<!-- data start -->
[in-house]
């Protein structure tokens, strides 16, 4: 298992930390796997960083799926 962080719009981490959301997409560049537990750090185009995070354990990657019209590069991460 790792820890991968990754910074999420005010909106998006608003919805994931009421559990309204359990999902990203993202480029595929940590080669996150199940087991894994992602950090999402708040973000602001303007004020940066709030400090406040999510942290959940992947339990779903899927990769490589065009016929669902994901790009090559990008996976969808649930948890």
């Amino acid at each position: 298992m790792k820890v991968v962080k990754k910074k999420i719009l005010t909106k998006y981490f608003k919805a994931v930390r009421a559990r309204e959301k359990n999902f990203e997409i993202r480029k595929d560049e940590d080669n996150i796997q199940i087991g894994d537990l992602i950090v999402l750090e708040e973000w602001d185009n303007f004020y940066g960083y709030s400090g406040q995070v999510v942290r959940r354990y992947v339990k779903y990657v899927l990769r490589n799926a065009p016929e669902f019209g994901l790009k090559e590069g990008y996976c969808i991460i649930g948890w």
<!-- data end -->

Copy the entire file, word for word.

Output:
[in-house]
């Protein structure tokens, strides 16, 4: 298992930390796997960083799926 962080719009981490959301997409560049537990750090185009995070354990990657019209590069991460 790792820890991968990754910074999420005010909106998006608003919805994931009421559990309204359990999902990203993202480029595929940590080669996150199940087991894994992602950090999402708040973000602001303007004020940066709030400090406040999510942290959940992947339990779903899927990769490589065009016929669902994901790009090559990008996976969808649930948890």
């Amino acid at each position: 298992m790792k820890v991968v962080k990754k910074k999420i719009l005010t909106k998006y981490f608003k919805a994931v930390r009421a559990r309204e959301k359990n999902f990203e997409i993202r480029k595929d560049e940590d080669n996150i796997q199940i087991g894994d537990l992602i950090v999402l750090e708040e973000w602001d185009n303007f004020y940066g960083y709030s400090g406040q995070v999510v942290r959940r354990y992947v339990k779903y990657v899927l990769r490589n799926a065009p016929e669902f019209g994901l790009k090559e590069g990008y996976c969808i991460i649930g948890w």